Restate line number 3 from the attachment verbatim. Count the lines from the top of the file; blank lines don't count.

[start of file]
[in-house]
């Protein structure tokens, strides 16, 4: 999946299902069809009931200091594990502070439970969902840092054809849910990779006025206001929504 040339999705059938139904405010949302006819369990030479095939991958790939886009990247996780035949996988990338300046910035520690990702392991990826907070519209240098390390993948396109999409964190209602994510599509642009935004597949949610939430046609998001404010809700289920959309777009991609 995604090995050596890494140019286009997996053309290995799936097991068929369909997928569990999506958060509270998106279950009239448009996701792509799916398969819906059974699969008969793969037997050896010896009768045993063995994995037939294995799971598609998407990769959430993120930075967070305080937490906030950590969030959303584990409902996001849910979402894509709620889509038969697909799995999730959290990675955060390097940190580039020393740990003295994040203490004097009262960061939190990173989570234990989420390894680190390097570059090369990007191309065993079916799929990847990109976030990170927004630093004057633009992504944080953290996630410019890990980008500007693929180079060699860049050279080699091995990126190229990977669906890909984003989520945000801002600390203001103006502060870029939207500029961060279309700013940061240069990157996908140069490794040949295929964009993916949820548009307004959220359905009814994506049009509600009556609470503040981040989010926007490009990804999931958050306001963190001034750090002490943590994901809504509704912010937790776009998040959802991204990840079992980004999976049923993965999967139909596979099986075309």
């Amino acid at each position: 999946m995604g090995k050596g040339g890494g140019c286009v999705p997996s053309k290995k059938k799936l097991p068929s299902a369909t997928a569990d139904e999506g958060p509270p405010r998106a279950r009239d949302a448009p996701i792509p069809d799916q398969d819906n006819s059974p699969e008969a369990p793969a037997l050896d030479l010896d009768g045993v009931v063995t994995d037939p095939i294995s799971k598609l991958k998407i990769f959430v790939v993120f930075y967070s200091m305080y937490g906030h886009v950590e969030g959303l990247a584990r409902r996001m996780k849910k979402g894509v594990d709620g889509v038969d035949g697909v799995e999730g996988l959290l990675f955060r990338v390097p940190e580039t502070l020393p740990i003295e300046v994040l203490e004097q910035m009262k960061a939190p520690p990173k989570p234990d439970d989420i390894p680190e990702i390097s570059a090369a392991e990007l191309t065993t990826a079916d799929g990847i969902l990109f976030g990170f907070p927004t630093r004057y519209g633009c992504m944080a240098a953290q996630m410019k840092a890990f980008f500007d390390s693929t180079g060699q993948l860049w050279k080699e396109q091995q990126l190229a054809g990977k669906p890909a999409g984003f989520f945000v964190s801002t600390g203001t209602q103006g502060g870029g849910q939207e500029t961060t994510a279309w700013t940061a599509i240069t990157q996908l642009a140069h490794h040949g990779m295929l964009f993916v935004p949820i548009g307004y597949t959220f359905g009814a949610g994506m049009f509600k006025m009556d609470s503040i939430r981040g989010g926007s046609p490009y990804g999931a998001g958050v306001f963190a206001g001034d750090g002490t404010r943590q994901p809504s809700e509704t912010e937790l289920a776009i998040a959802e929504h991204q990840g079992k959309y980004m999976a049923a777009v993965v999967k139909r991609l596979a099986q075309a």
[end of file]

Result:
């Amino acid at each position: 999946m995604g090995k050596g040339g890494g140019c286009v999705p997996s053309k290995k059938k799936l097991p068929s299902a369909t997928a569990d139904e999506g958060p509270p405010r998106a279950r009239d949302a448009p996701i792509p069809d799916q398969d819906n006819s059974p699969e008969a369990p793969a037997l050896d030479l010896d009768g045993v009931v063995t994995d037939p095939i294995s799971k598609l991958k998407i990769f959430v790939v993120f930075y967070s200091m305080y937490g906030h886009v950590e969030g959303l990247a584990r409902r996001m996780k849910k979402g894509v594990d709620g889509v038969d035949g697909v799995e999730g996988l959290l990675f955060r990338v390097p940190e580039t502070l020393p740990i003295e300046v994040l203490e004097q910035m009262k960061a939190p520690p990173k989570p234990d439970d989420i390894p680190e990702i390097s570059a090369a392991e990007l191309t065993t990826a079916d799929g990847i969902l990109f976030g990170f907070p927004t630093r004057y519209g633009c992504m944080a240098a953290q996630m410019k840092a890990f980008f500007d390390s693929t180079g060699q993948l860049w050279k080699e396109q091995q990126l190229a054809g990977k669906p890909a999409g984003f989520f945000v964190s801002t600390g203001t209602q103006g502060g870029g849910q939207e500029t961060t994510a279309w700013t940061a599509i240069t990157q996908l642009a140069h490794h040949g990779m295929l964009f993916v935004p949820i548009g307004y597949t959220f359905g009814a949610g994506m049009f509600k006025m009556d609470s503040i939430r981040g989010g926007s046609p490009y990804g999931a998001g958050v306001f963190a206001g001034d750090g002490t404010r943590q994901p809504s809700e509704t912010e937790l289920a776009i998040a959802e929504h991204q990840g079992k959309y980004m999976a049923a777009v993965v999967k139909r991609l596979a099986q075309a």